The talks will be on Tuesday afternoon at the BJP’s headquarters in New Delhi and will be led by the party president, Amit Shah, one of the party sources said. The sources declined to be identified as they are not authorised to speak about the meeting.
Nalin Kohli, a spokesman for the BJP, declined to comment.
India’s seven-phase general election, billed as the world’s biggest democratic exercise, began on April 11 and ended on Sunday. Votes will be counted on Thursday and results are likely the same day.
Modi’s BJP-led National Democratic Alliance (NDA) is projected to win anything between 339-365 seats in the 545-member lower house of parliament with the Congress-led opposition alliance getting only 77 to 108, an exit poll from India Today Axis showed on Sunday.
A party needs 272 seats to command a majority.
The predicted BJP margin of victory is bigger than opinion polls indicated in the run-up to the vote, when most surveys showed the NDA would be the largest alliance but would fall short of an overall majority.
Arun Jaitley, finance minister in the BJP government, said he was confident in the exit polls.
“When multiple exit polls convey the same message, the direction of the result broadly would be in consonance with the message,” Jaitley said in a blog post on Monday.
Indian stock markets and the rupee were sharply higher on expectation the business-friendly Modi would stay on at the helm.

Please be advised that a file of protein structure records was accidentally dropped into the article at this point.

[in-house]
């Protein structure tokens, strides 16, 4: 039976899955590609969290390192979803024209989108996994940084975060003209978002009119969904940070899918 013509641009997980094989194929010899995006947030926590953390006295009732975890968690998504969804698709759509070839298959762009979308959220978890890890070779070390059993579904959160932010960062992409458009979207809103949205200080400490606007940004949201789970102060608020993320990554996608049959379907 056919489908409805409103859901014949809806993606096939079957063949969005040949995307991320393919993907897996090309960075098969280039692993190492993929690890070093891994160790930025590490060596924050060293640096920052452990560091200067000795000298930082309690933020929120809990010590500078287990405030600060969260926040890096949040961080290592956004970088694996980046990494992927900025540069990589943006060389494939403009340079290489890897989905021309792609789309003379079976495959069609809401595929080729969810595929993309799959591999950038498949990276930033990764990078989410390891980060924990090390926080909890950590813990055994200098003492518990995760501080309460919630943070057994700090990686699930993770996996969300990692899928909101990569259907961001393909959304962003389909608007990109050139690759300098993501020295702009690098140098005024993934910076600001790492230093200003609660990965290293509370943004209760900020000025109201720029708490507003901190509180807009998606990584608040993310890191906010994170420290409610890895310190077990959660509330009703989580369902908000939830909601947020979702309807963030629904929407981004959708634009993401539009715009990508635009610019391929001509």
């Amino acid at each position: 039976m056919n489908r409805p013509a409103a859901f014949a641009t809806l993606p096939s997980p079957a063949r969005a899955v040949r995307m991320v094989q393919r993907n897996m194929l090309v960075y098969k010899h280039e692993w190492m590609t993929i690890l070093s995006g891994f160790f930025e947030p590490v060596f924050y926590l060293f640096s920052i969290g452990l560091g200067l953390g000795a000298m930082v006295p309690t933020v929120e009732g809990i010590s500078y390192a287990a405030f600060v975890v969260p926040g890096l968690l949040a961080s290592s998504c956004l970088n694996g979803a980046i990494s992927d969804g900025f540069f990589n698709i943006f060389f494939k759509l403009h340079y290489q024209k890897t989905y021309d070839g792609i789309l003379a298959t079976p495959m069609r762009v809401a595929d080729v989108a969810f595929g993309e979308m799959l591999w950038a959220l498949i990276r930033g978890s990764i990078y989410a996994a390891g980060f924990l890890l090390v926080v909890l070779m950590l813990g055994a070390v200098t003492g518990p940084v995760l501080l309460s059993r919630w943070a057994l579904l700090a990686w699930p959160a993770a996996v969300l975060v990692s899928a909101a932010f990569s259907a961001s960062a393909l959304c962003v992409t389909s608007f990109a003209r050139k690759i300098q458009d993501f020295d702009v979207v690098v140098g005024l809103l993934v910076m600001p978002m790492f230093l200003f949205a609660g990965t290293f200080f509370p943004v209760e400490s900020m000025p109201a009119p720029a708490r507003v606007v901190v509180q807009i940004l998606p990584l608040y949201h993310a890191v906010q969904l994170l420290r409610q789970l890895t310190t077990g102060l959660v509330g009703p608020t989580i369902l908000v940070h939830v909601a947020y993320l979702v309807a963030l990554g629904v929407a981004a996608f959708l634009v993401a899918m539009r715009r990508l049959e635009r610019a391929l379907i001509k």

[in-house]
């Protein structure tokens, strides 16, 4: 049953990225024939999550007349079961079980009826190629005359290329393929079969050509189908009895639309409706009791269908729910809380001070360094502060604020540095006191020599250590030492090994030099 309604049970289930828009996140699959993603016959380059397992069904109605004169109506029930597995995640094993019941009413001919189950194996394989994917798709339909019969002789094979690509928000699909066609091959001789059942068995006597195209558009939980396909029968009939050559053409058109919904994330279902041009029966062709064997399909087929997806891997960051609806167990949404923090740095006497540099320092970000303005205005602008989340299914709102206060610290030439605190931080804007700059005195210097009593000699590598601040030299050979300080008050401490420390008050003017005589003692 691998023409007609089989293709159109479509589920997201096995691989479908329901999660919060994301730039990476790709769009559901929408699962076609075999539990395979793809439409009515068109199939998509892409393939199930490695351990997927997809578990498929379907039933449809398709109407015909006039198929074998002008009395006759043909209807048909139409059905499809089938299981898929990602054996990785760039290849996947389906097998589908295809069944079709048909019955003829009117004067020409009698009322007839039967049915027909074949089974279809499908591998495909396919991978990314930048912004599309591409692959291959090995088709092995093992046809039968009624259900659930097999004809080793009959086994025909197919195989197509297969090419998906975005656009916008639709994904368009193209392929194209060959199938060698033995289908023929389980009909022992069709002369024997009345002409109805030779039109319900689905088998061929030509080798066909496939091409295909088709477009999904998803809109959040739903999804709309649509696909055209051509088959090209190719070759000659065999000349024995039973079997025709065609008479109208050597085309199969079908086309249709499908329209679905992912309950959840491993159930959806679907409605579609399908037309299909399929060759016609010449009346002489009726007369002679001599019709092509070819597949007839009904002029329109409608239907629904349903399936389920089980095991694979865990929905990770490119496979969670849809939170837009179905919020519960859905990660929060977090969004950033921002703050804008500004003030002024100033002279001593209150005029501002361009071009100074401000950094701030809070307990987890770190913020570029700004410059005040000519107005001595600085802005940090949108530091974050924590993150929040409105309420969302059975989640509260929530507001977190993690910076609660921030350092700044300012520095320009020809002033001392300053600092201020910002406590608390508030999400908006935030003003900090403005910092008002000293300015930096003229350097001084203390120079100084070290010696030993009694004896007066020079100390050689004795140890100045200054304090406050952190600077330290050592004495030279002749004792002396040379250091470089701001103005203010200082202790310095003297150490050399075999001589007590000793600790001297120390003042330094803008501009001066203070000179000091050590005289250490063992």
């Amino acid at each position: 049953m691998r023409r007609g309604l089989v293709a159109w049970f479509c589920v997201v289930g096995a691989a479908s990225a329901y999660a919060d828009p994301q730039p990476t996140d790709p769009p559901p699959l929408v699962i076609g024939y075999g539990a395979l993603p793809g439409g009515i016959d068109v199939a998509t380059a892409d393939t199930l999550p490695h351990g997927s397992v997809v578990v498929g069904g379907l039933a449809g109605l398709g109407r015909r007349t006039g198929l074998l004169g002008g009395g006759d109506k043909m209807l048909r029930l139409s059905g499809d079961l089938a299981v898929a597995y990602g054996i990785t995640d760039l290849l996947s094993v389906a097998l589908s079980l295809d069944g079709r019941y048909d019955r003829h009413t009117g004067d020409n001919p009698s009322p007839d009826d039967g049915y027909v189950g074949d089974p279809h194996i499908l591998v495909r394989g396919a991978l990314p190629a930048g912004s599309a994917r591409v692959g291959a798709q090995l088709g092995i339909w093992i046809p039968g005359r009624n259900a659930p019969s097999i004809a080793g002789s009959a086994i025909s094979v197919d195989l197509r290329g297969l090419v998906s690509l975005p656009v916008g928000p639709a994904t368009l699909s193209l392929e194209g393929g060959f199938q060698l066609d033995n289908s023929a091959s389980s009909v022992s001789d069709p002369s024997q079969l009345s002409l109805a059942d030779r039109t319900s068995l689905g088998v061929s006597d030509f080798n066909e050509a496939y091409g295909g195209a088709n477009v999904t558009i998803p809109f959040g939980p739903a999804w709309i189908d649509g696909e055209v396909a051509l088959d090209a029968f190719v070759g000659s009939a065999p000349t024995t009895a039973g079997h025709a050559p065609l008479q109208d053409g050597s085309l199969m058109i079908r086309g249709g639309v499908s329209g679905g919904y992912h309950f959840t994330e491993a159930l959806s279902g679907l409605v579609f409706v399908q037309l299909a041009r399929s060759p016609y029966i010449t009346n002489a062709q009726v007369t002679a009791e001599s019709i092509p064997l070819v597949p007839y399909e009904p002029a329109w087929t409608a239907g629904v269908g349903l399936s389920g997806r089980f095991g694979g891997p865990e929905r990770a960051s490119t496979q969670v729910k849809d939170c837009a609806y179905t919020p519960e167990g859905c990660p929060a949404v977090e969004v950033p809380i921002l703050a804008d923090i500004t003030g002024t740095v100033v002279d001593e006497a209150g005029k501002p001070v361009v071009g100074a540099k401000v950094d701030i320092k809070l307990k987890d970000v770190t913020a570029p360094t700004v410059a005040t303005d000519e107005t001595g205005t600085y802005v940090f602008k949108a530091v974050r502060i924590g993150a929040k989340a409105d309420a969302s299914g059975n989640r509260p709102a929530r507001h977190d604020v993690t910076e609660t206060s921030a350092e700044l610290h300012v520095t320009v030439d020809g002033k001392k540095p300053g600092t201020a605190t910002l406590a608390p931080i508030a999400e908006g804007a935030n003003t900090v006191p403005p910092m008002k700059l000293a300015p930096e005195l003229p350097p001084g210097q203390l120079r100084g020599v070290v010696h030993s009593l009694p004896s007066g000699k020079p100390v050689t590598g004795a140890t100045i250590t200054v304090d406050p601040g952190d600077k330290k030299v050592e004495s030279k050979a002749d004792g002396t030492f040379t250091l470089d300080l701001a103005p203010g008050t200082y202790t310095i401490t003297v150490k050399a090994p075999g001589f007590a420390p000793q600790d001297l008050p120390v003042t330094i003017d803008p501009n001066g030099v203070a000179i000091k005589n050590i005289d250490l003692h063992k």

The benchmark NSE share index was up 2.8%, its best single day since March 2016.
“I expect another 2-3% rally in the market in the next three to four days based on the cue,” said Samrat Dasgupta, a fund manager at Esquire Capital Investment Advisors.
Congress spokesman Sanjay Jha cast doubt on the exit polls, saying on Twitter he believed they were wrong.
“If the exit poll figures are true then my dog is a nuclear scientist,” Jha said, adding he expected the next prime minister would come from outside the BJP alliance.
Modi and his BJP faced criticism in the run-up to the election over unemployment, in particular for failing to provide opportunities to young people coming onto the job market, and for weak farm prices.
But Modi rallied his Hindu nationalist base and made national security a central theme of the campaign after a surge in tension with Pakistan in February following a suicide bomb attack in Indian-controlled Kashmir by Pakistan based militants.
Modi ordered air strikes on a suspected militant camp in Pakistan, which led to a surge in tension between the nuclear-armed neighbours.
But many Indians applauded Modi’s tough stand and he was able to attack the opposition for being soft on security.
Ram Madhav, a senior leader in the BJP, told Reuters partner ANI the results would be even better for the party than the exit polls were suggesting, particularly in West Bengal state.
West Bengal has the third largest number of members of parliament and has been hotly contested between the BJP and the Trinamool Congress, one of the most powerful parties in the coalition trying to unseat Modi.
“Bengal will surprise all the pollsters, we are hoping to do extremely well there,” Madhav said. “Everyone has seen the tremendous support for PM Modi and the BJP in Bengal.”